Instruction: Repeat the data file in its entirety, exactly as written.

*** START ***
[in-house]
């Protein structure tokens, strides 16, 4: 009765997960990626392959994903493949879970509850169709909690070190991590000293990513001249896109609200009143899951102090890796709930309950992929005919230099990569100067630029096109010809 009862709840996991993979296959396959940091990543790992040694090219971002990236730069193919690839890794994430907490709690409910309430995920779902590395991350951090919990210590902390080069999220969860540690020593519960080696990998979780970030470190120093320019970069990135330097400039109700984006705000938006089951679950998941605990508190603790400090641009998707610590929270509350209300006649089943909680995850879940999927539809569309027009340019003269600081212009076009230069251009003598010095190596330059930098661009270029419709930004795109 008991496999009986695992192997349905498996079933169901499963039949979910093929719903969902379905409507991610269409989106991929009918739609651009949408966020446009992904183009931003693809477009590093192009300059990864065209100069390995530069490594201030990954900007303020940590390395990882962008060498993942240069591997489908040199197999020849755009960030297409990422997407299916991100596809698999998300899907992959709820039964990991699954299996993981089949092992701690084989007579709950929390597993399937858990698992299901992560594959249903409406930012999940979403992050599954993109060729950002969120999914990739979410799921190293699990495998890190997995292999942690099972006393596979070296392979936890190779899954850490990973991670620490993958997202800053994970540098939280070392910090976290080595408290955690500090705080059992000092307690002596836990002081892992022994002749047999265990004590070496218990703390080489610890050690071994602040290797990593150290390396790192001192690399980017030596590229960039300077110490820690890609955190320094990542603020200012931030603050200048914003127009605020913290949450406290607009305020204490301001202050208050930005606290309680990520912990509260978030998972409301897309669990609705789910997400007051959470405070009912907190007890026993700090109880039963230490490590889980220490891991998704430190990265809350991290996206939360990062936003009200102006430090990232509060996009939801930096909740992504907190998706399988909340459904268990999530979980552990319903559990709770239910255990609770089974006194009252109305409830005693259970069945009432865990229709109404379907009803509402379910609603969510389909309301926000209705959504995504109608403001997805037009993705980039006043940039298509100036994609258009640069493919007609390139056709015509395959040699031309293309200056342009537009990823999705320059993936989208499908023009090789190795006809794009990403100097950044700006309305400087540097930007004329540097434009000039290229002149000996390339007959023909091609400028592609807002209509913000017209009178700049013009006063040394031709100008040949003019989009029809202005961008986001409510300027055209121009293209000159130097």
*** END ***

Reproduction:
[in-house]
């Protein structure tokens, strides 16, 4: 009765997960990626392959994903493949879970509850169709909690070190991590000293990513001249896109609200009143899951102090890796709930309950992929005919230099990569100067630029096109010809 009862709840996991993979296959396959940091990543790992040694090219971002990236730069193919690839890794994430907490709690409910309430995920779902590395991350951090919990210590902390080069999220969860540690020593519960080696990998979780970030470190120093320019970069990135330097400039109700984006705000938006089951679950998941605990508190603790400090641009998707610590929270509350209300006649089943909680995850879940999927539809569309027009340019003269600081212009076009230069251009003598010095190596330059930098661009270029419709930004795109 008991496999009986695992192997349905498996079933169901499963039949979910093929719903969902379905409507991610269409989106991929009918739609651009949408966020446009992904183009931003693809477009590093192009300059990864065209100069390995530069490594201030990954900007303020940590390395990882962008060498993942240069591997489908040199197999020849755009960030297409990422997407299916991100596809698999998300899907992959709820039964990991699954299996993981089949092992701690084989007579709950929390597993399937858990698992299901992560594959249903409406930012999940979403992050599954993109060729950002969120999914990739979410799921190293699990495998890190997995292999942690099972006393596979070296392979936890190779899954850490990973991670620490993958997202800053994970540098939280070392910090976290080595408290955690500090705080059992000092307690002596836990002081892992022994002749047999265990004590070496218990703390080489610890050690071994602040290797990593150290390396790192001192690399980017030596590229960039300077110490820690890609955190320094990542603020200012931030603050200048914003127009605020913290949450406290607009305020204490301001202050208050930005606290309680990520912990509260978030998972409301897309669990609705789910997400007051959470405070009912907190007890026993700090109880039963230490490590889980220490891991998704430190990265809350991290996206939360990062936003009200102006430090990232509060996009939801930096909740992504907190998706399988909340459904268990999530979980552990319903559990709770239910255990609770089974006194009252109305409830005693259970069945009432865990229709109404379907009803509402379910609603969510389909309301926000209705959504995504109608403001997805037009993705980039006043940039298509100036994609258009640069493919007609390139056709015509395959040699031309293309200056342009537009990823999705320059993936989208499908023009090789190795006809794009990403100097950044700006309305400087540097930007004329540097434009000039290229002149000996390339007959023909091609400028592609807002209509913000017209009178700049013009006063040394031709100008040949003019989009029809202005961008986001409510300027055209121009293209000159130097």